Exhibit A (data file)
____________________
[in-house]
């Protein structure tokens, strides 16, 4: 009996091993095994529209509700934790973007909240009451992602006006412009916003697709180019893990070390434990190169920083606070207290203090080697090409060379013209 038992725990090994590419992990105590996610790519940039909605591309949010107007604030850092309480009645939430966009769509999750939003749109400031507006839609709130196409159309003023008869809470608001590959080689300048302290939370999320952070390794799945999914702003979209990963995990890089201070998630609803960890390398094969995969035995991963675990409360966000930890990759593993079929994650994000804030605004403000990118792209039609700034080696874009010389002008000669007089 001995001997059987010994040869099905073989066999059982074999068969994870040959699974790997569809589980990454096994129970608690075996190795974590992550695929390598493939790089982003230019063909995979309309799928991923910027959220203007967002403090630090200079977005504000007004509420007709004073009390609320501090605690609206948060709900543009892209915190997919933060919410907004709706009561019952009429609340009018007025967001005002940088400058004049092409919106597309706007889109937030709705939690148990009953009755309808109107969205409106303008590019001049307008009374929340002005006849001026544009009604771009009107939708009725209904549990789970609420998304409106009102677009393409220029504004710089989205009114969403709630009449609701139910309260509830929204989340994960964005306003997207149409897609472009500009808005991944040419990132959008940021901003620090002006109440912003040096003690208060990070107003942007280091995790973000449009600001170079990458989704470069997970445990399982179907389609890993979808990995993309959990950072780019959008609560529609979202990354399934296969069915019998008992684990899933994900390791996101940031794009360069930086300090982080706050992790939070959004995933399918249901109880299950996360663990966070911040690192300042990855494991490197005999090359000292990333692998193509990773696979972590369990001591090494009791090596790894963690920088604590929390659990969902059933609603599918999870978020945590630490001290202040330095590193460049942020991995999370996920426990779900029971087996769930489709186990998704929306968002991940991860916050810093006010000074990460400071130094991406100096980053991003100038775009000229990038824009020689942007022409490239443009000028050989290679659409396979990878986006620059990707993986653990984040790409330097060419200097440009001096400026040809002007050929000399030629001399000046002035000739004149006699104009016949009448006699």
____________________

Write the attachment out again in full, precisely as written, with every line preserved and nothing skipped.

[in-house]
């Protein structure tokens, strides 16, 4: 009996091993095994529209509700934790973007909240009451992602006006412009916003697709180019893990070390434990190169920083606070207290203090080697090409060379013209 038992725990090994590419992990105590996610790519940039909605591309949010107007604030850092309480009645939430966009769509999750939003749109400031507006839609709130196409159309003023008869809470608001590959080689300048302290939370999320952070390794799945999914702003979209990963995990890089201070998630609803960890390398094969995969035995991963675990409360966000930890990759593993079929994650994000804030605004403000990118792209039609700034080696874009010389002008000669007089 001995001997059987010994040869099905073989066999059982074999068969994870040959699974790997569809589980990454096994129970608690075996190795974590992550695929390598493939790089982003230019063909995979309309799928991923910027959220203007967002403090630090200079977005504000007004509420007709004073009390609320501090605690609206948060709900543009892209915190997919933060919410907004709706009561019952009429609340009018007025967001005002940088400058004049092409919106597309706007889109937030709705939690148990009953009755309808109107969205409106303008590019001049307008009374929340002005006849001026544009009604771009009107939708009725209904549990789970609420998304409106009102677009393409220029504004710089989205009114969403709630009449609701139910309260509830929204989340994960964005306003997207149409897609472009500009808005991944040419990132959008940021901003620090002006109440912003040096003690208060990070107003942007280091995790973000449009600001170079990458989704470069997970445990399982179907389609890993979808990995993309959990950072780019959008609560529609979202990354399934296969069915019998008992684990899933994900390791996101940031794009360069930086300090982080706050992790939070959004995933399918249901109880299950996360663990966070911040690192300042990855494991490197005999090359000292990333692998193509990773696979972590369990001591090494009791090596790894963690920088604590929390659990969902059933609603599918999870978020945590630490001290202040330095590193460049942020991995999370996920426990779900029971087996769930489709186990998704929306968002991940991860916050810093006010000074990460400071130094991406100096980053991003100038775009000229990038824009020689942007022409490239443009000028050989290679659409396979990878986006620059990707993986653990984040790409330097060419200097440009001096400026040809002007050929000399030629001399000046002035000739004149006699104009016949009448006699």